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8.6. mysqlaccess — Client for Checking Access Privileges

mysqlaccess is a diagnostic tool that Yves Carlier has provided for the MySQL distribution. It checks the access privileges for a hostname, username, and database combination. Note that mysqlaccess checks access using only the user, db, and host tables. It does not check table, column, or routine privileges specified in the tables_priv, columns_priv, or procs_priv tables.

Invoke mysqlaccess like this:

shell> mysqlaccess [host_name [user_name [db_name]]] [options]

mysqlaccess understands the following options:

  • --help, -?

    Display a help message and exit.

  • --brief, -b

    Generate reports in single-line tabular format.

  • --commit

    Copy the new access privileges from the temporary tables to the original grant tables. The grant tables must be flushed for the new privileges to take effect. (For example, execute a mysqladmin reload command.)

  • --copy

    Reload the temporary grant tables from original ones.

  • --db=db_name, -d db_name

    Specify the database name.

  • --debug=N

    Specify the debug level. N can be an integer from 0 to 3.

  • --host=host_name, -h host_name

    The hostname to use in the access privileges.

  • --howto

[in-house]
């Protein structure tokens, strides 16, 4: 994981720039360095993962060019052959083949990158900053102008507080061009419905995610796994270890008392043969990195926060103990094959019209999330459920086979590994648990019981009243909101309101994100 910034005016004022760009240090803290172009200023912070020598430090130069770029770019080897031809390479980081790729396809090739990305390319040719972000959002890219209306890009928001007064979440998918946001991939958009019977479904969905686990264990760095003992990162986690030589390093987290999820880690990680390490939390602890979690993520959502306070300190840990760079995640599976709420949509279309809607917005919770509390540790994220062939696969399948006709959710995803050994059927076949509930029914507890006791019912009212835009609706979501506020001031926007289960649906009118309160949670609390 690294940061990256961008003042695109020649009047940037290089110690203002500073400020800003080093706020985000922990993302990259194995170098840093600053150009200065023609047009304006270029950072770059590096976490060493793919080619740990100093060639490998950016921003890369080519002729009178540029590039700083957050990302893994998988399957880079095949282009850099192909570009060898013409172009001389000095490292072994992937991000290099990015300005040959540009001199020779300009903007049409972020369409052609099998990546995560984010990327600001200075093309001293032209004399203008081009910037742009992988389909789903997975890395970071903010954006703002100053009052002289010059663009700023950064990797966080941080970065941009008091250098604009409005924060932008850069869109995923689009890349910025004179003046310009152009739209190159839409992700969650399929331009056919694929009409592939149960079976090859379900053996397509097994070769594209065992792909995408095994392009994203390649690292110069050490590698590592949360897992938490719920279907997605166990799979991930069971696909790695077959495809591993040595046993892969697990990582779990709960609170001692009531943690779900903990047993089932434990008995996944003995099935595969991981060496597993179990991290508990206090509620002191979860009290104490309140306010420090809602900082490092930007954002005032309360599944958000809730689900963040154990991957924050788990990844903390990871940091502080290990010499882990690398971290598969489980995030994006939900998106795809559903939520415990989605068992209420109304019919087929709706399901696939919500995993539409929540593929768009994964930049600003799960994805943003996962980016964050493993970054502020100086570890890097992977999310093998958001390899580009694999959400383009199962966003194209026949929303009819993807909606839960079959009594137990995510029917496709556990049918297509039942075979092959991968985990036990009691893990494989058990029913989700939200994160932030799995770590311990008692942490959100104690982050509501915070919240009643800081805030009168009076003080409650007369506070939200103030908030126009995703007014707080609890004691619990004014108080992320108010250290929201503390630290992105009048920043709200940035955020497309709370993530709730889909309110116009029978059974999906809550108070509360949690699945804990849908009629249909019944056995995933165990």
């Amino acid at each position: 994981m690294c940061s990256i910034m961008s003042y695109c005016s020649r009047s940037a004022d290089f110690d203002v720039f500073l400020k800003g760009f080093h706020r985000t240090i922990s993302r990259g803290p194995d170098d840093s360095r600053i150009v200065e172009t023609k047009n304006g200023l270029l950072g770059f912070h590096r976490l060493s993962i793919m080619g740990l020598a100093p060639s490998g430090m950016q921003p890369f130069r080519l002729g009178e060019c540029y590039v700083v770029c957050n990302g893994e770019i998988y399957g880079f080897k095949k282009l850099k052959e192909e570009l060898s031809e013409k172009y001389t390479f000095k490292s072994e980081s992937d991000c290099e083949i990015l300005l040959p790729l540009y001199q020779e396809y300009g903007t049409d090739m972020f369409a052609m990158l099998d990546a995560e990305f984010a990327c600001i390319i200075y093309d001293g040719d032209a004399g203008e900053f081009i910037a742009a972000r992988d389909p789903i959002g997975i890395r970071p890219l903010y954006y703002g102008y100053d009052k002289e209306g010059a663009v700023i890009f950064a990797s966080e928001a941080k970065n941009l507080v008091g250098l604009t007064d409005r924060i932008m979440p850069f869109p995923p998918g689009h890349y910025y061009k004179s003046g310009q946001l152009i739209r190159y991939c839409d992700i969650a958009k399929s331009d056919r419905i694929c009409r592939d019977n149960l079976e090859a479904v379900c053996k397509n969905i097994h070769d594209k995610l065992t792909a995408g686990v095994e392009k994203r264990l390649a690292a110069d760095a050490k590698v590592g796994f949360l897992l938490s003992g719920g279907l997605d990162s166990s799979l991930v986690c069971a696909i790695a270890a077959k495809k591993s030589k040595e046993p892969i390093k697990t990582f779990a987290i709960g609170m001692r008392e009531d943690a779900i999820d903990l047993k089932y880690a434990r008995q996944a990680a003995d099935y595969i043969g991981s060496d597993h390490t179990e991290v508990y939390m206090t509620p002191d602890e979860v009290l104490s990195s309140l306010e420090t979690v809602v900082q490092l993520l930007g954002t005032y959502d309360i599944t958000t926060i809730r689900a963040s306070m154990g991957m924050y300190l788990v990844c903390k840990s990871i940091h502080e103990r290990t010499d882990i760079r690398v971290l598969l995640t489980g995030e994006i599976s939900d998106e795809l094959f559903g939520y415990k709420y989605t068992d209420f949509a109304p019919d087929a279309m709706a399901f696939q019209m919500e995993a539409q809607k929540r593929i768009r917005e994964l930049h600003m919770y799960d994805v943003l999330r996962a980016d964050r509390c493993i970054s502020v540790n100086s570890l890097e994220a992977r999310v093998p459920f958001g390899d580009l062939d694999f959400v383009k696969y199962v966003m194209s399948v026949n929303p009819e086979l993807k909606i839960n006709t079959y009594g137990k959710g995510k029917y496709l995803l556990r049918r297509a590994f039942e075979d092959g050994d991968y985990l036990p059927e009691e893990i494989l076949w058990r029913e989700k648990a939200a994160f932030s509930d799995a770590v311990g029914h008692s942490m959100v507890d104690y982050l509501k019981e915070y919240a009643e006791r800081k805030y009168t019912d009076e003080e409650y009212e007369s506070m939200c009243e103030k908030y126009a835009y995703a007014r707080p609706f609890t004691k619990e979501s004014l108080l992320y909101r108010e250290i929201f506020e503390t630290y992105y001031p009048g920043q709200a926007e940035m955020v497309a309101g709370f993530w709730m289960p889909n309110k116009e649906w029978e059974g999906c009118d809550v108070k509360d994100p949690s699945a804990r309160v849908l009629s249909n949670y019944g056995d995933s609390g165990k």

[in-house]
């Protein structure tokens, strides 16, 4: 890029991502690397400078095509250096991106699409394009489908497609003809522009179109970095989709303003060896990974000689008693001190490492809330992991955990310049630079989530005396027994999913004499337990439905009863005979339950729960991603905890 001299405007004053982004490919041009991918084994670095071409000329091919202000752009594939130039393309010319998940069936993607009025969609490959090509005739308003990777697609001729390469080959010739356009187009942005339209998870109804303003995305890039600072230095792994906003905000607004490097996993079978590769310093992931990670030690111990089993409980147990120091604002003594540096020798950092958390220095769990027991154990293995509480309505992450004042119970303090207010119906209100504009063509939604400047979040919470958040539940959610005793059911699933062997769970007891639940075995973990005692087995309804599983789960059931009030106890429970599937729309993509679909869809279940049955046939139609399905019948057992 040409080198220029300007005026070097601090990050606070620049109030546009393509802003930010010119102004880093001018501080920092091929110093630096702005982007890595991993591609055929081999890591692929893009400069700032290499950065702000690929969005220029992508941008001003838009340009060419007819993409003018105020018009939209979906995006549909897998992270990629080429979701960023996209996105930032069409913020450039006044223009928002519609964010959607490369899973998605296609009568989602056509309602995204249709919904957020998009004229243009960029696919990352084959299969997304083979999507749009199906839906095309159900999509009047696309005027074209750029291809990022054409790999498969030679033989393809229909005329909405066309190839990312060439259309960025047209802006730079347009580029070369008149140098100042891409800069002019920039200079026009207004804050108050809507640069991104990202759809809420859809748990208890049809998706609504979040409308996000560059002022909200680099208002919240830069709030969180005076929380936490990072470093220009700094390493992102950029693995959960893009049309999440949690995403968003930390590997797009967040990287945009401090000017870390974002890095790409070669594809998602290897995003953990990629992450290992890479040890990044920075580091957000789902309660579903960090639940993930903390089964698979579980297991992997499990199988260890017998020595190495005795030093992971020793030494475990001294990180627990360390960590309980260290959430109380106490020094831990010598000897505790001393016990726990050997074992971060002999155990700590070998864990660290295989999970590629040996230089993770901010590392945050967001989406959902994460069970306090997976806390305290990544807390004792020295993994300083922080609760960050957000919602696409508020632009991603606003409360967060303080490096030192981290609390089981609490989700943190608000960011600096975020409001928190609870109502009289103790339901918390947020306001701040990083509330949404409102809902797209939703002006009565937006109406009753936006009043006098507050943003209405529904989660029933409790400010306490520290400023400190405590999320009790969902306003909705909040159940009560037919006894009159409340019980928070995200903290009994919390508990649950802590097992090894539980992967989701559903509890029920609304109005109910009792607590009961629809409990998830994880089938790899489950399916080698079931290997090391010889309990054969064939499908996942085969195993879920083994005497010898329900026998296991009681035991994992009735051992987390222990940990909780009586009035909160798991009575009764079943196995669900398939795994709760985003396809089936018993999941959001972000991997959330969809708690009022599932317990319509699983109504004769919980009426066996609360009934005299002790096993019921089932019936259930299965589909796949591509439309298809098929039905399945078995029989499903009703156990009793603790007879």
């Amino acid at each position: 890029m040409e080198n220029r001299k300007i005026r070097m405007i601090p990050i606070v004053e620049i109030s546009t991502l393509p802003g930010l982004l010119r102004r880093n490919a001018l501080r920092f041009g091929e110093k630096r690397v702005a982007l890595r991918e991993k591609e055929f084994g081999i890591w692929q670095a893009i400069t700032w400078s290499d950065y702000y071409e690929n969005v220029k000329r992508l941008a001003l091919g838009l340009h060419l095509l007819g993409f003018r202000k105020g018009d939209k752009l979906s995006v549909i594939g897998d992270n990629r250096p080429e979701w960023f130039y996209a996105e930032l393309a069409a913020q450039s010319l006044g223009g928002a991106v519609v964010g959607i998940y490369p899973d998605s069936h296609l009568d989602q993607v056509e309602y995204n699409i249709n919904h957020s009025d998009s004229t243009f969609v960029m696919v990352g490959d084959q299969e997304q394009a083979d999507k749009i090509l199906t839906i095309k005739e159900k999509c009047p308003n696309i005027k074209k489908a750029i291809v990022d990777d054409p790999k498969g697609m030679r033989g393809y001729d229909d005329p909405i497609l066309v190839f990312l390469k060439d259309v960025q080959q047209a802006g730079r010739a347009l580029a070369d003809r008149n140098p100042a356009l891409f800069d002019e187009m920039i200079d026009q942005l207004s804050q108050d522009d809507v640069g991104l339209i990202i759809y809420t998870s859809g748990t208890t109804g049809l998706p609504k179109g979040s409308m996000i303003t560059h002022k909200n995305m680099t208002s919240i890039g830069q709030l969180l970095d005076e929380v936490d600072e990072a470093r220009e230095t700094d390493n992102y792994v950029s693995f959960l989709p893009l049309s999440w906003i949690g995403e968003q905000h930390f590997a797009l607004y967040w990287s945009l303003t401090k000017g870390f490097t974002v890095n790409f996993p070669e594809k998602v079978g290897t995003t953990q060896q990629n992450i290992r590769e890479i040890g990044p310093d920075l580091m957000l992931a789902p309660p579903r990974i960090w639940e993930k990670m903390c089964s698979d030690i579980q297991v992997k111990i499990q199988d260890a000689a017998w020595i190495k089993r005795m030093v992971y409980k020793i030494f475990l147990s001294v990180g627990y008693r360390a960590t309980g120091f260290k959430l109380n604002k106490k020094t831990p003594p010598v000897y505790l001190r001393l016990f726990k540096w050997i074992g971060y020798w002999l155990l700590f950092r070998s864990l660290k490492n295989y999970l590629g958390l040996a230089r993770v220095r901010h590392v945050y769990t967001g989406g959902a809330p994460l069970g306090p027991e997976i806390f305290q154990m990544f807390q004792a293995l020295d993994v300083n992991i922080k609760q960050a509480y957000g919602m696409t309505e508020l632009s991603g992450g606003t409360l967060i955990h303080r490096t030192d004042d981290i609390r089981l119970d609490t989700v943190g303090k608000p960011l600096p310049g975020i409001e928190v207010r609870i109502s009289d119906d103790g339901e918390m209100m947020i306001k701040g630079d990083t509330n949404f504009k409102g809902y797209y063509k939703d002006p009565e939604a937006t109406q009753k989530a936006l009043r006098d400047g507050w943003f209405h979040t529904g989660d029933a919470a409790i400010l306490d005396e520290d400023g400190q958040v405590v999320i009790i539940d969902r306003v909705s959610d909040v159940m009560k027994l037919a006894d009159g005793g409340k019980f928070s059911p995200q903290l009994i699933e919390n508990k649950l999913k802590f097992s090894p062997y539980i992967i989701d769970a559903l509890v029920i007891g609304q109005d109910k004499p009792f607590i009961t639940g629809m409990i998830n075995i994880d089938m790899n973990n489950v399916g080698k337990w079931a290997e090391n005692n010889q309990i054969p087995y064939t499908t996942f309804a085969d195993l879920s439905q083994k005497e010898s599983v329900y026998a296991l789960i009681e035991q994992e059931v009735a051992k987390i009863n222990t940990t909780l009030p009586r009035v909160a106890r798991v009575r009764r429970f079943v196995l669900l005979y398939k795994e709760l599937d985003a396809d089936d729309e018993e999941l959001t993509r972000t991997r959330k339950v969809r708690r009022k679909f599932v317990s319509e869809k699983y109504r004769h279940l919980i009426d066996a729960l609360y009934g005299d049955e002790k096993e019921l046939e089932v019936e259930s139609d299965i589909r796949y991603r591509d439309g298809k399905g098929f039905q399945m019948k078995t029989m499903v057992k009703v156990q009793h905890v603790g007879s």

Display some examples that show how to use mysqlaccess.

  • --old_server

    Assume that the server is an old MySQL server (before MySQL 3.21) that does not yet know how to handle full WHERE clauses.

  • --password[=password], -p[password]

    The password to use when connecting to the server. If you omit the password value following the --password or -p option on the command line, you are prompted for one.

    Specifying a password on the command line should be considered insecure. See Section 5.8.6, “Keeping Your Password Secure”.

  • --plan

    Display suggestions and ideas for future releases.

  • --preview

    Show the privilege differences after making changes to the temporary grant tables.

  • --relnotes

    Display the release notes.

  • --rhost=host_name, -H host_name

    Connect to the MySQL server on the given host.

  • --rollback

    Undo the most recent changes to the temporary grant tables.

  • --spassword[=password], -P[password]

    The password to use when connecting to the server as the superuser. If you omit the password value following the --password or -p option on the command line, you are prompted for one.

    Specifying a password on the command line should be considered insecure. See Section 5.8.6, “Keeping Your Password Secure”.

  • --superuser=user_name, -U user_name

    Specify the username for connecting as the superuser.

  • --table, -t

    Generate reports in table format.

  • --user=user_name, -u user_name

    The username to use in the access privileges.

  • --version, -v

    Display version information and exit.

If your MySQL distribution is installed in some non-standard location, you must change the location where mysqlaccess expects to find the mysql client. Edit the mysqlaccess script at approximately line 18. Search for a line that looks like this:

$MYSQL     = '/usr/local/bin/mysql';    # path to mysql executable

Change the path to reflect the location where mysql actually is stored on your system. If you do not do this, a Broken pipe error will occur when you run mysqlaccess.


 
 
  Published under the terms of the GNU General Public License Design by Interspire